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Friday, 1 June 1984
Page: 2390

Senator MacGIBBON(4.08) — I think we can understand only that the Department has decided to discount completely, or almost completely, the value of radar surveillance and go back to visual observation of the Great Barrier Reef and other other areas where they wish to use these aircraft. The advantage of radar equipment is that one can see in all weather and one can see beyond visual range, even operating at low altitudes, as is done on the Reef, of 1,500 to 2,000 feet. Looking at the paper of Ericsson's on the particular SLAR kit that is proposed here, I would imagine that there is probably a radar horizon out to about 60 nautical miles either side of the track flown by the aircraft at 2,000 feet. Even with the brilliant facilities the Attorney-General has, I do not think his eyeballs would run out to 60 nautical miles either side of the track. The other important thing is that this is a sideways-looking radar. There is no surveillance of what is ahead.

Senator Gareth Evans —Mr Chairman, I take a point of order. I do not want to interrupt the flow. However, we can have these sorts of comparative discussions about the value of different kinds of equipment supplied in different ways, but might I suggest that this kind of discussion, largely philosophical in character , is not strictly pertinent to what an Estimates discussion ought to be about. There are questions as to the appropriateness of expenditure, I acknowledge, and it might be argued that some expenditure is more cost effective than others, but this sort of endless argument about matters of detail in circumstances where there does not appear to be any challenge any longer to the Government's bona fides in reaching the decision that it did seems to me to be beyond the proper scope of this kind of debate.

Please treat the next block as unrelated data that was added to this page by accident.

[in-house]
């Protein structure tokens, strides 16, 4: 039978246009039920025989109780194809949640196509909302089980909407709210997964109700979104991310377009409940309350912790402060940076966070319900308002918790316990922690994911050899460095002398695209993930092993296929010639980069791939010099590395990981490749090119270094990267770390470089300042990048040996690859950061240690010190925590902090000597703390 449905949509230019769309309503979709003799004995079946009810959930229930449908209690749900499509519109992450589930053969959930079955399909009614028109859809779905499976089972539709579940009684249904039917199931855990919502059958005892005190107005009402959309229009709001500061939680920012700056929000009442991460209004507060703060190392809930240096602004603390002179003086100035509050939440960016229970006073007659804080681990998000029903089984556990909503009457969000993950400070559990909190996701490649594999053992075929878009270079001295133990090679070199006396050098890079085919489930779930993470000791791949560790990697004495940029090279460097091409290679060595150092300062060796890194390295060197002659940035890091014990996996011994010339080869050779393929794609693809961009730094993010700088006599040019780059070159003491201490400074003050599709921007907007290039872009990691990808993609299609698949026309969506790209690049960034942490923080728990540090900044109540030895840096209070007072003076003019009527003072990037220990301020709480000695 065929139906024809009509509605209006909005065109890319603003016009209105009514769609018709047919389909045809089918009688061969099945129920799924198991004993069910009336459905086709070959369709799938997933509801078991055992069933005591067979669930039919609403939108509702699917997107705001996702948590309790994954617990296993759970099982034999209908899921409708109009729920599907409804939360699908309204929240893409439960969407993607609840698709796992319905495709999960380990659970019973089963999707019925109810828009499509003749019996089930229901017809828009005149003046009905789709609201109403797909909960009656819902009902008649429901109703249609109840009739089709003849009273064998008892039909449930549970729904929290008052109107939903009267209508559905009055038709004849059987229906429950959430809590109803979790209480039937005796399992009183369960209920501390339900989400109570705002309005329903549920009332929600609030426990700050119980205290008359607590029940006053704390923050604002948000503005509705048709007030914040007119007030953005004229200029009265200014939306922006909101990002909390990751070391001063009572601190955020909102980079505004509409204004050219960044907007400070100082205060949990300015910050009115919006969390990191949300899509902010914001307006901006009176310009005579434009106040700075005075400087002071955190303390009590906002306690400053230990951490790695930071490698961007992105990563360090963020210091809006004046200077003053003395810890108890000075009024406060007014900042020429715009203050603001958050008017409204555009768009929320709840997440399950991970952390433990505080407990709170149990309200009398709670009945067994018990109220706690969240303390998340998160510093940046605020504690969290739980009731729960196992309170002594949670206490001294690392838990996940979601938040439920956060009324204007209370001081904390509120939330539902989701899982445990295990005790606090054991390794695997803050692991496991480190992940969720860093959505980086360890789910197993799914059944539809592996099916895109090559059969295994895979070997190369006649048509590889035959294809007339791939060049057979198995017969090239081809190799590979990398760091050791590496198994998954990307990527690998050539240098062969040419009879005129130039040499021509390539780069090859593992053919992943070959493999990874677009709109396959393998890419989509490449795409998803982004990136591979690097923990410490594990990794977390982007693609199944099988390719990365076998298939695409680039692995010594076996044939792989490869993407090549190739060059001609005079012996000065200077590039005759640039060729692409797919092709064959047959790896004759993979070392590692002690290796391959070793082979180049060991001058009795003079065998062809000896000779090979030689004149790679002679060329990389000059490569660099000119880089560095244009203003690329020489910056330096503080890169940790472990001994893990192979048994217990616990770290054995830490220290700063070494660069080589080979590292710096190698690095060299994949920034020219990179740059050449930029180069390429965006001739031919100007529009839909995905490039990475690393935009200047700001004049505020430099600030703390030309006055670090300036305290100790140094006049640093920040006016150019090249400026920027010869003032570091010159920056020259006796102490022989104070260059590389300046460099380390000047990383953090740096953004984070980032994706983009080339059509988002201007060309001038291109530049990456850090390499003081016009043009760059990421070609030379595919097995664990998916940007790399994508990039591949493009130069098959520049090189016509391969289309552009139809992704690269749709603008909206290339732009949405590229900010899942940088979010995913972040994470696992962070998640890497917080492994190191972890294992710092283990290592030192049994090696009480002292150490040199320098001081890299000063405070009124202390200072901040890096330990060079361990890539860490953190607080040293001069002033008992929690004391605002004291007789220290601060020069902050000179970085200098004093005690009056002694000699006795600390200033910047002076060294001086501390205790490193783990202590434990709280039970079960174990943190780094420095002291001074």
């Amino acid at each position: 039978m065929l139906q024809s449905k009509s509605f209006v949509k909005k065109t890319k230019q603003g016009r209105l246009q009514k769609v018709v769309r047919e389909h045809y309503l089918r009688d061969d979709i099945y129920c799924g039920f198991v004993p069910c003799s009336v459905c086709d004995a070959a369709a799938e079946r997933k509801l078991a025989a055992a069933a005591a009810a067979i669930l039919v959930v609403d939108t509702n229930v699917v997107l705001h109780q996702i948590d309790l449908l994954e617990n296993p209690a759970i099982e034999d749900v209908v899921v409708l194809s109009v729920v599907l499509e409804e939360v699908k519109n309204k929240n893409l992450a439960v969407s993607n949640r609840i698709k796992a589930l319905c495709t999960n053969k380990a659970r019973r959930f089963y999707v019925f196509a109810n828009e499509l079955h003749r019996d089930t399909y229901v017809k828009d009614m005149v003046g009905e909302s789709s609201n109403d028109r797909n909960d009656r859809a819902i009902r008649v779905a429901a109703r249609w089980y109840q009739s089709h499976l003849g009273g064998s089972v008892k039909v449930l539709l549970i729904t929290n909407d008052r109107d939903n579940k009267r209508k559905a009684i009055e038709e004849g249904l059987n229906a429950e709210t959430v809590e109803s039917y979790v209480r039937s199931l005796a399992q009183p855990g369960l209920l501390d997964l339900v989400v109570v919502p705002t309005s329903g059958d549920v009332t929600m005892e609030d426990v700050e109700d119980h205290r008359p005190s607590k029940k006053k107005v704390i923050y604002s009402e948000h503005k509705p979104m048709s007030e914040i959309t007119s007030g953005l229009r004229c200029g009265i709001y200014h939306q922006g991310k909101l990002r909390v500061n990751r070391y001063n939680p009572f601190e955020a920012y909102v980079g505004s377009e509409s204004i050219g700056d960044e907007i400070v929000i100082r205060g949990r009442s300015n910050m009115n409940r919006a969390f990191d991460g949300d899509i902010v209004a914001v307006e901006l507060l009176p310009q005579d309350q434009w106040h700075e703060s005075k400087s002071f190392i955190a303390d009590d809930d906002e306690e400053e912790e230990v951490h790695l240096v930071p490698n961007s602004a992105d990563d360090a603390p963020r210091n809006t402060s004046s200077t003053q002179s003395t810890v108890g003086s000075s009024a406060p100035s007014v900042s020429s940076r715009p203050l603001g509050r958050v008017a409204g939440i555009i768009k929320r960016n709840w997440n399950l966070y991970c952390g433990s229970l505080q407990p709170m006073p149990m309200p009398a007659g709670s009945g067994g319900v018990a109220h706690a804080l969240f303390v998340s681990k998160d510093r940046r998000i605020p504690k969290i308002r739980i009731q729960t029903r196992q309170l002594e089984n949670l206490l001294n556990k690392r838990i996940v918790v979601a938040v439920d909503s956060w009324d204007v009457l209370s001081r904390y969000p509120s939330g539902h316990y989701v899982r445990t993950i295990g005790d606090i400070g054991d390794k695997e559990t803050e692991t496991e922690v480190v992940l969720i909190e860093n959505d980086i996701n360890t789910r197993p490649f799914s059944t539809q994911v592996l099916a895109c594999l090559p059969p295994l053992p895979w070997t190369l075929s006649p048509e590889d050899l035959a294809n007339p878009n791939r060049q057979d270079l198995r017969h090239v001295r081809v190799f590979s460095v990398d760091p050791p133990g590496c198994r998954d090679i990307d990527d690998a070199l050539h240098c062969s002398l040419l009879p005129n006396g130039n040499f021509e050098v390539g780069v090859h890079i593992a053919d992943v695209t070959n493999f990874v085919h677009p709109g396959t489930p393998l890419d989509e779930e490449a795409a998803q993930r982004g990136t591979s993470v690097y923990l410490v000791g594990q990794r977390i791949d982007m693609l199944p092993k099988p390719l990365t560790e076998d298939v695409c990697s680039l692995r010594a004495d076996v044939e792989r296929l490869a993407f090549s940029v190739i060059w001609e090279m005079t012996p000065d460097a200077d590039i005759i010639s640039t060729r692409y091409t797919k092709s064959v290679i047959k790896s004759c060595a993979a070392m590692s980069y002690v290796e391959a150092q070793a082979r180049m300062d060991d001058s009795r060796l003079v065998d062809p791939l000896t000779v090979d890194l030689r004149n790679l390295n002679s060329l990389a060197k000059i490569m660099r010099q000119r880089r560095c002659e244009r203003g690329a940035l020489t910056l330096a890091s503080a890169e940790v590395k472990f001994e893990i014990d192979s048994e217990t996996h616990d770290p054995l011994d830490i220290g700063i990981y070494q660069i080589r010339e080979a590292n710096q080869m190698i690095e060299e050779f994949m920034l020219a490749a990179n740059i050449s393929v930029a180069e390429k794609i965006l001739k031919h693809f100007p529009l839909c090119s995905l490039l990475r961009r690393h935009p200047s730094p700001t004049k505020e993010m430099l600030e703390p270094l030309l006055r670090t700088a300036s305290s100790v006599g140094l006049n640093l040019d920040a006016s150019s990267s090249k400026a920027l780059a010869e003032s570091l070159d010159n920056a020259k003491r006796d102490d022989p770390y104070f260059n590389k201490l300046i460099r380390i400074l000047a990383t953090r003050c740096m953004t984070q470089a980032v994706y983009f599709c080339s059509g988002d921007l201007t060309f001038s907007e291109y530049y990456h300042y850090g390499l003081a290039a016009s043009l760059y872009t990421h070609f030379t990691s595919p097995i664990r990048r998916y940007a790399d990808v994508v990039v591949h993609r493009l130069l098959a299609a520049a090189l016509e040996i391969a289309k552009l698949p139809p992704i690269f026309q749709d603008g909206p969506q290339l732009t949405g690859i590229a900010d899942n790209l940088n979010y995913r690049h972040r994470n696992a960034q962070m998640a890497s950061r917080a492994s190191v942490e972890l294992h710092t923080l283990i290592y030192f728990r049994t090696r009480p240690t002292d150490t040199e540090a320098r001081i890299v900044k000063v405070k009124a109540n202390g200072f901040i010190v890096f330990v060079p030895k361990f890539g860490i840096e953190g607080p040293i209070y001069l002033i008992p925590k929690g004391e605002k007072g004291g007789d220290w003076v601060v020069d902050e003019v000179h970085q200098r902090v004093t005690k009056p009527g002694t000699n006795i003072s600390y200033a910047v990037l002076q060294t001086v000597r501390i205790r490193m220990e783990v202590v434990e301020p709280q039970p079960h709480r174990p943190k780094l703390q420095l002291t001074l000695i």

The CHAIRMAN —Senator MacGibbon is entitled to raise alternative ways of spending the money, and presumably ways of saving it, and I have to rule that he is in order.

Senator MacGIBBON —Mr Chairman, I have a very genuine interest in whether this equipment is going to work at all. Secondarily to that, I want to know whether it is the most cost effective use of the taxpayers' funds. I will move away from the technical performance of that radar and-

Senator Durack —I think we need to know more about it.

Senator MacGIBBON —I just want to go on to a different point, other than the operational performance. I want to know what assessment the Department has made of the performance of the Shrike Commander aircraft when the Ericsson radar set is installed and the crews and the rest of the supporting equipment are installed. I do that because the Shrike Commander in Australia is a very odd aircraft. In the whole of the world the Shrike Commander is certified to operate at a maximum take-off weight of 6,750 lbs. Through an aberration that I do not understand, years ago, when the Shrike Commander was introduced into Australia, it was certified for Australian use at 7,150 lbs under instrument flight rules conditions for a maximum take-off weight and 7,400 lbs in the visual flight rules role. That is a difference of about 650 lbs, which is a very big increment in the maximum take-off weight for a light twin-engined aircraft of that nature. I would like to know, when this aircraft is fitted out with this Ericsson set, with a crew on board and with the adequate fuel reserves and instrumentation, whether it will attain the climb gradient in the single engined operation phase that is demanded by the Department of Aviation, and whether the Special Minister of State (Mr Young) took steps to establish that that was so. Unless that is so we are going to lose the aircraft when it loses an engine. I remind the Attorney that some while ago a Nomad B Searchmaster of Air Queensland lost an engine at low level while investigating a trawler at near maximum all-up weight. It climbed back to a safe altitude and returned to its base without any problem at all. I have a genuine concern that this aeroplane will not perform in the role that is intended in the engine-out situation.